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Letters to the Editor - The Lakeville Journal - 2-16-17

Salisbury volunteers need a new ambulance

It is all well and good to read the factual account of how the Volunteer Ambulance Service was started in 1971. However, there are a few of us still around who remember the personal commitment, dedication and sacrifice involved. 

I do remember that fateful accident which was the final impetus needed to put words into action. 

There had been other accidents and other instances where family members were not able to get any medical assistance in time to make a difference. Reese Harris was definitely the driving force. My husband, John Harney, operated the White Hart Inn and was able to implement the phone service, but he, along with others, made the personal commitment. John always slept with his clothes on the chair to run when the call came. This is what our volunteers are still doing.

They are there when you need them. 

Now they need our help in securing the funds for a new, updated ambulance which will meet Connecticut state regulations. Reese Harris helped write those first regulations and would approve of the new technology the state is requiring to save lives. The goal is to have two ambulances ready to meet your call for help. 

It is imperative for all members of the community to make their contribution to whatever degree possible. The Ambulance Service responds to all calls. They need everyone to respond to their call.

Please make your contribution now to the Salisbury Volunteer Ambulance Service, Inc., P.O. Box 582, Salisbury, CT 06068-0582. 

Elyse Harney

Salisbury

 

Volunteers helped make Snow Ball a success

As the organizer of the Salisbury Winter Sports Association (SWSA) annual Snow Ball Dance, this year was another huge success and all of us at SWSA would like to thank the Lakeville Hose Company, the town of Salisbury, the many volunteers and dozens of local businesses who donated fabulous prizes to the annual Snow Ball raffle which is always a favorite part of the evening. We would also like to thank our generous friends at the Lagunitas Beer Company for their extensive support again this year. Without this support our event would not be possible.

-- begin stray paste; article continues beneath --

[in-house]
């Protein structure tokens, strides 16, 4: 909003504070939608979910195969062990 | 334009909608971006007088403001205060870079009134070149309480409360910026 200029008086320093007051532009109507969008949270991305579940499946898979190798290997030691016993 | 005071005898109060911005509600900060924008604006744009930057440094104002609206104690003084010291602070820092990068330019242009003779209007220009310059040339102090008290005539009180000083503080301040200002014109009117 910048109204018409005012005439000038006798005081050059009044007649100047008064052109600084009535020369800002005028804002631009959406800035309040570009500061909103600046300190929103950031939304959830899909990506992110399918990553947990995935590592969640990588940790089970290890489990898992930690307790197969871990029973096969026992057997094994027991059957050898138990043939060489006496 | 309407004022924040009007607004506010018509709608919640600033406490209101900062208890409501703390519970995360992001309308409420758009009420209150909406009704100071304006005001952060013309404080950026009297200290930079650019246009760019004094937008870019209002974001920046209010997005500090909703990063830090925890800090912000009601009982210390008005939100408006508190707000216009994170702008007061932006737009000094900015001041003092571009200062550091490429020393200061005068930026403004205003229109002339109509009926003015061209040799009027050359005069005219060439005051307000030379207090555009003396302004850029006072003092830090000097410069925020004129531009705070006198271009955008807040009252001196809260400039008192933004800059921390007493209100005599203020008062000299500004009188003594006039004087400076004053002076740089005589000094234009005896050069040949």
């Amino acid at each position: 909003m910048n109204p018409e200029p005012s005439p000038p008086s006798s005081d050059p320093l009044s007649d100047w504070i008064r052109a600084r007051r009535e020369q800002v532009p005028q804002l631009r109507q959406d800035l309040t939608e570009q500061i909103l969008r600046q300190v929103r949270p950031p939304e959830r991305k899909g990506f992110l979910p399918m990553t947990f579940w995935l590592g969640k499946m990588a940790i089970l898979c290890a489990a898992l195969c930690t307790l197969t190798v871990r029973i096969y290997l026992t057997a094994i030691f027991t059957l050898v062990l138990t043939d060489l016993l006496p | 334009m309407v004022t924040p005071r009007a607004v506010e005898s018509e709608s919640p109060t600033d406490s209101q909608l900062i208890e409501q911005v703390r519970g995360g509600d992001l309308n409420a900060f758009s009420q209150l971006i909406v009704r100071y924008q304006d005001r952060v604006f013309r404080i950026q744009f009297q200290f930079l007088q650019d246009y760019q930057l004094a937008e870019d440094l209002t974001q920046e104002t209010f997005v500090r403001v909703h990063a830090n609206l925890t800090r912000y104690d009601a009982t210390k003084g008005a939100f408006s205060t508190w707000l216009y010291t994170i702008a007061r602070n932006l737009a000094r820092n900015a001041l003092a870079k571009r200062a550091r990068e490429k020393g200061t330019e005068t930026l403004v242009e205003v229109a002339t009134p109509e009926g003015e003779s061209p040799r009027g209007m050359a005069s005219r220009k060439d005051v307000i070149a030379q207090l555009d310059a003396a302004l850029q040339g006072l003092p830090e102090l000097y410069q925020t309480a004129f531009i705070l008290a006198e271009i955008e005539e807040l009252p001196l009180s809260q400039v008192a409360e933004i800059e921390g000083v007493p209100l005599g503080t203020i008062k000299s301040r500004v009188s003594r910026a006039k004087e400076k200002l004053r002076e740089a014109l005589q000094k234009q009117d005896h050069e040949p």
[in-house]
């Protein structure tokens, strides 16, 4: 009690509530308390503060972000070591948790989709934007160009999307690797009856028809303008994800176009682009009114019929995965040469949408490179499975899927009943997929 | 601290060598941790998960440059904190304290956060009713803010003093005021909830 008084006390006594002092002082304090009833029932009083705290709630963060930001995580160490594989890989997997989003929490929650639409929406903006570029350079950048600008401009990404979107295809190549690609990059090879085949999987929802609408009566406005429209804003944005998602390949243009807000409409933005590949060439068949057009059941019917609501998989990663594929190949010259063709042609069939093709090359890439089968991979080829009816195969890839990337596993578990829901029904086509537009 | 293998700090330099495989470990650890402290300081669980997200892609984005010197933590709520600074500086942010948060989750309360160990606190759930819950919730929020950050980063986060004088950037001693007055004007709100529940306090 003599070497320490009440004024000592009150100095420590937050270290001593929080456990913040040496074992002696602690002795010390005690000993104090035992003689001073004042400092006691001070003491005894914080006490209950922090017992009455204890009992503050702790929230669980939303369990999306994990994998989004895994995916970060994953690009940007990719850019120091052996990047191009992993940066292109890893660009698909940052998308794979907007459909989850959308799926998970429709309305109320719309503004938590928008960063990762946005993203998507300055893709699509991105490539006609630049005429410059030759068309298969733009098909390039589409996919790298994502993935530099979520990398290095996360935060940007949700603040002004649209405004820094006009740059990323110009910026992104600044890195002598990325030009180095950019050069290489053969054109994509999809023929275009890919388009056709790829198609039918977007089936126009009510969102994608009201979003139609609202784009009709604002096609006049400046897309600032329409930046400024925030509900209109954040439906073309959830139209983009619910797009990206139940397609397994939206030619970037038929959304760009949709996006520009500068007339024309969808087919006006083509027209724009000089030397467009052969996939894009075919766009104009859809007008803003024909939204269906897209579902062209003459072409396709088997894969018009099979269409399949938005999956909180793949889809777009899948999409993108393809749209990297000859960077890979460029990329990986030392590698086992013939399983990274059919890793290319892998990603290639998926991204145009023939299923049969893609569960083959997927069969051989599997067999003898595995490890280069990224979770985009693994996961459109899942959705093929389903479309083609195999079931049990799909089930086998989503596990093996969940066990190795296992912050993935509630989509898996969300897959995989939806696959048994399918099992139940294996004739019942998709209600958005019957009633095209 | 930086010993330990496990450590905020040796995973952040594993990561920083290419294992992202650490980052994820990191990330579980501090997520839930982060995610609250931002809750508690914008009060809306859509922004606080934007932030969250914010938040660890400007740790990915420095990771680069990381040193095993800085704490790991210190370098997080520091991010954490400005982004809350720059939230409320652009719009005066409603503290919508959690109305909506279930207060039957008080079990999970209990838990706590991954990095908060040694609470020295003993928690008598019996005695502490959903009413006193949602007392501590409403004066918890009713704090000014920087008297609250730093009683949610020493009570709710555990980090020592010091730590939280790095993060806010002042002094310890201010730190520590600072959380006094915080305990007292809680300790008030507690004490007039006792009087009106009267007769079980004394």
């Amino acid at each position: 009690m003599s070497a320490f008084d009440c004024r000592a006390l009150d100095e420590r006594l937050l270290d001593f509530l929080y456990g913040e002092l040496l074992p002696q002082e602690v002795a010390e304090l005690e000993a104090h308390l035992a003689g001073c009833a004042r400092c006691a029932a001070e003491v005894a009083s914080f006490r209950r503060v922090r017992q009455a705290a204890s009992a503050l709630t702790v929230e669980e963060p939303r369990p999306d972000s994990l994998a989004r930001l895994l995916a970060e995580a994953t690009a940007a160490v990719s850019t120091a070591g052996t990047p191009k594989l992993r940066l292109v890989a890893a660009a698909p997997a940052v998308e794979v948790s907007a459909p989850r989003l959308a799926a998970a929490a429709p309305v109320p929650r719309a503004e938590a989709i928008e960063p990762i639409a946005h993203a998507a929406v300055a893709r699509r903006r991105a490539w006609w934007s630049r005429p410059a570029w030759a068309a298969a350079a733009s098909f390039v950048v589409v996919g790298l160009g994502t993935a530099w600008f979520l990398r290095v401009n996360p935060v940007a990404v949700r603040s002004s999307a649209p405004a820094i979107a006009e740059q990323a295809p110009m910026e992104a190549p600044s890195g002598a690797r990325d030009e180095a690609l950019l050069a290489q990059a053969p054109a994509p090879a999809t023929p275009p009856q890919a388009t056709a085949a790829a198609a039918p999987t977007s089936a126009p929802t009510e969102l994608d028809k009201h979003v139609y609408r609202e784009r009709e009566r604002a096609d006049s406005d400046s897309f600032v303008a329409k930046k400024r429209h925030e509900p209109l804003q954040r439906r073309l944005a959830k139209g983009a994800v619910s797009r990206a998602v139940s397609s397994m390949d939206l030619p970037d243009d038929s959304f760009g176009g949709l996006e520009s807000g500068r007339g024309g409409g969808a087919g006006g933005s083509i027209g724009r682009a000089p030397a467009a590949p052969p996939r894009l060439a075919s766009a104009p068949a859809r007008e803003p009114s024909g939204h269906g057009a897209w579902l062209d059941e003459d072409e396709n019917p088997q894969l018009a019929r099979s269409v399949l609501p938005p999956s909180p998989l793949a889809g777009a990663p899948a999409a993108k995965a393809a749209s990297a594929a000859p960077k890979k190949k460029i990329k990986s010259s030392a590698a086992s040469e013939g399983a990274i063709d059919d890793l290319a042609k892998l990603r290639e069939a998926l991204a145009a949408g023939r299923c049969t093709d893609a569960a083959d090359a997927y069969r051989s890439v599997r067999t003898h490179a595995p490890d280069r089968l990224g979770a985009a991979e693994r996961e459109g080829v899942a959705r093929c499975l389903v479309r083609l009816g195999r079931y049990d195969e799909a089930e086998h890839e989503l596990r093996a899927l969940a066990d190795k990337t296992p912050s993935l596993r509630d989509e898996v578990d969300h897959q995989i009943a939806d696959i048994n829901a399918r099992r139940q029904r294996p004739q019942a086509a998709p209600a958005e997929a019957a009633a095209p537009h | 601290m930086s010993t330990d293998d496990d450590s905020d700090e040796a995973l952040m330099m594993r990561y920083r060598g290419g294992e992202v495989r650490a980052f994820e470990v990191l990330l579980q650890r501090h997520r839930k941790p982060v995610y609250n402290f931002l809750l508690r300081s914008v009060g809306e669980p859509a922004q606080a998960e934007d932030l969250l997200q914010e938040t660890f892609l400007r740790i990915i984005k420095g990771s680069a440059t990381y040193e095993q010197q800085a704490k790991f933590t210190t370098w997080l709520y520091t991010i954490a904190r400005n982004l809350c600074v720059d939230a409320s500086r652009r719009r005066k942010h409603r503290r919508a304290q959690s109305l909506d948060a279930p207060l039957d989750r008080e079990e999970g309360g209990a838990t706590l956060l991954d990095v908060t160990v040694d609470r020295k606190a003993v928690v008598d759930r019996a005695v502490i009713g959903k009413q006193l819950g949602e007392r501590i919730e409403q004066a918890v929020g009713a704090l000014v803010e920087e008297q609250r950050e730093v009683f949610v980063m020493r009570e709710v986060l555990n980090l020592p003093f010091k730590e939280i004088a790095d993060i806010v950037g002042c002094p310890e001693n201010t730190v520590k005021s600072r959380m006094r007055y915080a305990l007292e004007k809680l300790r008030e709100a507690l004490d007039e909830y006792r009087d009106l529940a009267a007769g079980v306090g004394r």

For those who may not know, as a 501(c)3 nonprofit group we are all volunteers and our mission is to acquaint the children in our nearby communities with Nordic ski-jumping, cross country and Alpine skiing and to teach the skills necessary for their enjoyment and lifelong pursuit. Our donations to local elementary and middle schools to help fund school ski programs play a large part in making our mission happen. We also have our own SWSA Ski Jumping Team that competes throughout the region. For more information go to www.jumpfest.org.

 Thanks again to all, and we will see you at our next SWSA event!

 John B. Sullivan

Salisbury Winter 

Sports Association

Salisbury

 

SVAS needs new ambulance

I am a real believer in the need for a new well-equip​ped ambulance in Salisbury, as (unfortunately) I have needed help three times in the last year. And help I got, and fast. If our volunteers feel that a new vehicle would help them better serve their needs, then I am 100 percent for getting one quickly.

The Salisbury Volunteer Ambulance Service does a wonderful community service and everyone should sleep more soundly knowing they are minutes away.  

David Sims

Salisbury

 

Thanks for a great Jumpfest

Everyone involved with Salisbury Winter Sports would like to thank all those who participated, volunteered and supported another great event this last weekend. We appreciate everyone’s efforts from Lakeville Hose Company to Salisbury Volunteer Ambulance and beyond who made another wonderful weekend possible.

Thanks to all!

Ken Barker

President 

Salisbury Winter Sports Association

Salisbury

 

Warren was wrongly censured

During the recent Senate confirmation of Sen. Jeff Sessions for U.S. Attorney General, when Sen. Elizabeth Warren started to read a highly relevant letter written by Coretta Scott King in 1986, the GOP-dominated Senate, led by Majority Leader Sen. Mitch McConnell, invoked the rarely used Rule XIX against use of insulting language about a fellow senator, and voted to stop Senator Warren from speaking.

Curiously, senators Bernie Sanders and Tom Udall were then permitted to read Ms. King’s exact same letter without objection. Is a woman to be censured when men are not? Did Mitch McConnell and others finally wake up to the fact that they had misapplied the rule? Yet they maintained their censure of Elizabeth Warren.

Neither Elizabeth Warren nor Ms. King used the kind of nasty, disparaging language like “crooked,” “deceitful,” “dishonest,” “liar,” or “criminal,” that President Trump and his supporters commonly use to impugn others. You wouldn’t allow this kind of language in the home or schoolroom; why is it acceptable in public political discourse today?